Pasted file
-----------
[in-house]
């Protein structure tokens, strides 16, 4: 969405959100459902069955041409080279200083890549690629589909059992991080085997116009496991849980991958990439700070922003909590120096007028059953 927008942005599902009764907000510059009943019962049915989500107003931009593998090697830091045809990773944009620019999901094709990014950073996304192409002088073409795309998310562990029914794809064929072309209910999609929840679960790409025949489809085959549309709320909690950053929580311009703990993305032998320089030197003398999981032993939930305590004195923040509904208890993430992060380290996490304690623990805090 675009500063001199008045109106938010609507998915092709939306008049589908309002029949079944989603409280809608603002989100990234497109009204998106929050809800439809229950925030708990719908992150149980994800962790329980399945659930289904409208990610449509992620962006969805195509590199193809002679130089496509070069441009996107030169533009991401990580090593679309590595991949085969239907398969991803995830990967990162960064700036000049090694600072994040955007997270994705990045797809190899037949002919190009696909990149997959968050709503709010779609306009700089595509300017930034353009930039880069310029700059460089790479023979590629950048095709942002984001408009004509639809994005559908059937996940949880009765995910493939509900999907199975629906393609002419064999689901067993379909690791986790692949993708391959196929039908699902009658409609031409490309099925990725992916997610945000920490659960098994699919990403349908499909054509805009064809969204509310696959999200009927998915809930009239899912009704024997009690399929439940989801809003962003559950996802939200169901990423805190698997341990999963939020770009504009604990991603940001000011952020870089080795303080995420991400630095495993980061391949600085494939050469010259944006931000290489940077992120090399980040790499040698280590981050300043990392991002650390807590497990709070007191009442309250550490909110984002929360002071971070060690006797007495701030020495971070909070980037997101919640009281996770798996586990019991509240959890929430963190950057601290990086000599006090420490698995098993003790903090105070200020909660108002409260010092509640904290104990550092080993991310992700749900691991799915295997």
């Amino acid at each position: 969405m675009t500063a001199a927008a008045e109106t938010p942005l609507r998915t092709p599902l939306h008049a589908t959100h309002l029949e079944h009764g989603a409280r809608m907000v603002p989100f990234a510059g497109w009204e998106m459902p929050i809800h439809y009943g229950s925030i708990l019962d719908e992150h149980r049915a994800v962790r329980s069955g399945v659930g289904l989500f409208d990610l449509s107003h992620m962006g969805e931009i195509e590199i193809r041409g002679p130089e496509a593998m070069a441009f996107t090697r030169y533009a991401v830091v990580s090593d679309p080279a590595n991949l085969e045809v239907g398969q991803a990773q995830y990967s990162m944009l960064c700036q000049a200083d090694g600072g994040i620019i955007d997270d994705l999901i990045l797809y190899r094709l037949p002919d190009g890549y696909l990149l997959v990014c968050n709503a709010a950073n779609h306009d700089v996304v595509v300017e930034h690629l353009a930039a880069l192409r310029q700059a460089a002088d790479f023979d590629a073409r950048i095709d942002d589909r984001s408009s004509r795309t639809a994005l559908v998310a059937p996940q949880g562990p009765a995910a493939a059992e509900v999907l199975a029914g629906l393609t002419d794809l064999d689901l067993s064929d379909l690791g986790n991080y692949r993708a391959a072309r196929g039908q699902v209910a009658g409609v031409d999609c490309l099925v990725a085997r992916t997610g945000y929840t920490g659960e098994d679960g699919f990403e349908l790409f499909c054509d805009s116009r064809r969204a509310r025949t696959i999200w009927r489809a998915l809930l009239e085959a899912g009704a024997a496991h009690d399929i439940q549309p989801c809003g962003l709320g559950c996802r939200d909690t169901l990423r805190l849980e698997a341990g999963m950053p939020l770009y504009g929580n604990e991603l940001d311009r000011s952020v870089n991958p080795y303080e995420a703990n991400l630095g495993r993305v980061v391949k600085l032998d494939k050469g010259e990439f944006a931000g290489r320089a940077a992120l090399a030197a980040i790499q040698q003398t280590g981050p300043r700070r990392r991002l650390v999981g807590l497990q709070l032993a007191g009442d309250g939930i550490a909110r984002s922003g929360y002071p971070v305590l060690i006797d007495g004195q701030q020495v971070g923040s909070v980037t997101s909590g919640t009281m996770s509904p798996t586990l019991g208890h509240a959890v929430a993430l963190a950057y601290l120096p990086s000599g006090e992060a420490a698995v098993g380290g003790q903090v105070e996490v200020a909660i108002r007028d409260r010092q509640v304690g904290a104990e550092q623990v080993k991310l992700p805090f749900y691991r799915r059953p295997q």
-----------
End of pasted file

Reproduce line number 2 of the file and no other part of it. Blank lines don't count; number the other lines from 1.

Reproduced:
């Protein structure tokens, strides 16, 4: 969405959100459902069955041409080279200083890549690629589909059992991080085997116009496991849980991958990439700070922003909590120096007028059953 927008942005599902009764907000510059009943019962049915989500107003931009593998090697830091045809990773944009620019999901094709990014950073996304192409002088073409795309998310562990029914794809064929072309209910999609929840679960790409025949489809085959549309709320909690950053929580311009703990993305032998320089030197003398999981032993939930305590004195923040509904208890993430992060380290996490304690623990805090 675009500063001199008045109106938010609507998915092709939306008049589908309002029949079944989603409280809608603002989100990234497109009204998106929050809800439809229950925030708990719908992150149980994800962790329980399945659930289904409208990610449509992620962006969805195509590199193809002679130089496509070069441009996107030169533009991401990580090593679309590595991949085969239907398969991803995830990967990162960064700036000049090694600072994040955007997270994705990045797809190899037949002919190009696909990149997959968050709503709010779609306009700089595509300017930034353009930039880069310029700059460089790479023979590629950048095709942002984001408009004509639809994005559908059937996940949880009765995910493939509900999907199975629906393609002419064999689901067993379909690791986790692949993708391959196929039908699902009658409609031409490309099925990725992916997610945000920490659960098994699919990403349908499909054509805009064809969204509310696959999200009927998915809930009239899912009704024997009690399929439940989801809003962003559950996802939200169901990423805190698997341990999963939020770009504009604990991603940001000011952020870089080795303080995420991400630095495993980061391949600085494939050469010259944006931000290489940077992120090399980040790499040698280590981050300043990392991002650390807590497990709070007191009442309250550490909110984002929360002071971070060690006797007495701030020495971070909070980037997101919640009281996770798996586990019991509240959890929430963190950057601290990086000599006090420490698995098993003790903090105070200020909660108002409260010092509640904290104990550092080993991310992700749900691991799915295997």